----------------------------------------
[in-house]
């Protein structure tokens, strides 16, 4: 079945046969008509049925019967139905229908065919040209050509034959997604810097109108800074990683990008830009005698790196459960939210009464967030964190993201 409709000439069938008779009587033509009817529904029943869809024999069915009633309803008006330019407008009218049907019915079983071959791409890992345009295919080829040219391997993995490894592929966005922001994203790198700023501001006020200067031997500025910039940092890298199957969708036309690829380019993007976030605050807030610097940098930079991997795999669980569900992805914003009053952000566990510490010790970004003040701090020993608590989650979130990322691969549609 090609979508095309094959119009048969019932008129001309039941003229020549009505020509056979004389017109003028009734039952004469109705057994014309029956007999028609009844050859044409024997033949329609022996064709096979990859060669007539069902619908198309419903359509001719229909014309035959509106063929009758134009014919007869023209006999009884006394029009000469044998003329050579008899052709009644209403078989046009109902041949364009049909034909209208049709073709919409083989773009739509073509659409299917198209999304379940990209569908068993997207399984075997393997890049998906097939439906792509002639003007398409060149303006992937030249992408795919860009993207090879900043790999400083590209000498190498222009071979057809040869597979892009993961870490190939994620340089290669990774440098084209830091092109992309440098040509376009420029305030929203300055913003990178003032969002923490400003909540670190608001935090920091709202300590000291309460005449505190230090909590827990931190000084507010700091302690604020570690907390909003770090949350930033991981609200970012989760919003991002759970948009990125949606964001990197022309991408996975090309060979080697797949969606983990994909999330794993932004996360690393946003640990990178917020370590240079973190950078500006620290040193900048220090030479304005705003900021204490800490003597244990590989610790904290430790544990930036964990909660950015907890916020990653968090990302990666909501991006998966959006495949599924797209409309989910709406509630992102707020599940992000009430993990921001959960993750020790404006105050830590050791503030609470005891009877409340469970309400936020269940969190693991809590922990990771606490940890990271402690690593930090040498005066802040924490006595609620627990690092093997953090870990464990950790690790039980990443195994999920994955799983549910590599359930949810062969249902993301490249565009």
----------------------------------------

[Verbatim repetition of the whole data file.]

[in-house]
């Protein structure tokens, strides 16, 4: 079945046969008509049925019967139905229908065919040209050509034959997604810097109108800074990683990008830009005698790196459960939210009464967030964190993201 409709000439069938008779009587033509009817529904029943869809024999069915009633309803008006330019407008009218049907019915079983071959791409890992345009295919080829040219391997993995490894592929966005922001994203790198700023501001006020200067031997500025910039940092890298199957969708036309690829380019993007976030605050807030610097940098930079991997795999669980569900992805914003009053952000566990510490010790970004003040701090020993608590989650979130990322691969549609 090609979508095309094959119009048969019932008129001309039941003229020549009505020509056979004389017109003028009734039952004469109705057994014309029956007999028609009844050859044409024997033949329609022996064709096979990859060669007539069902619908198309419903359509001719229909014309035959509106063929009758134009014919007869023209006999009884006394029009000469044998003329050579008899052709009644209403078989046009109902041949364009049909034909209208049709073709919409083989773009739509073509659409299917198209999304379940990209569908068993997207399984075997393997890049998906097939439906792509002639003007398409060149303006992937030249992408795919860009993207090879900043790999400083590209000498190498222009071979057809040869597979892009993961870490190939994620340089290669990774440098084209830091092109992309440098040509376009420029305030929203300055913003990178003032969002923490400003909540670190608001935090920091709202300590000291309460005449505190230090909590827990931190000084507010700091302690604020570690907390909003770090949350930033991981609200970012989760919003991002759970948009990125949606964001990197022309991408996975090309060979080697797949969606983990994909999330794993932004996360690393946003640990990178917020370590240079973190950078500006620290040193900048220090030479304005705003900021204490800490003597244990590989610790904290430790544990930036964990909660950015907890916020990653968090990302990666909501991006998966959006495949599924797209409309989910709406509630992102707020599940992000009430993990921001959960993750020790404006105050830590050791503030609470005891009877409340469970309400936020269940969190693991809590922990990771606490940890990271402690690593930090040498005066802040924490006595609620627990690092093997953090870990464990950790690790039980990443195994999920994955799983549910590599359930949810062969249902993301490249565009």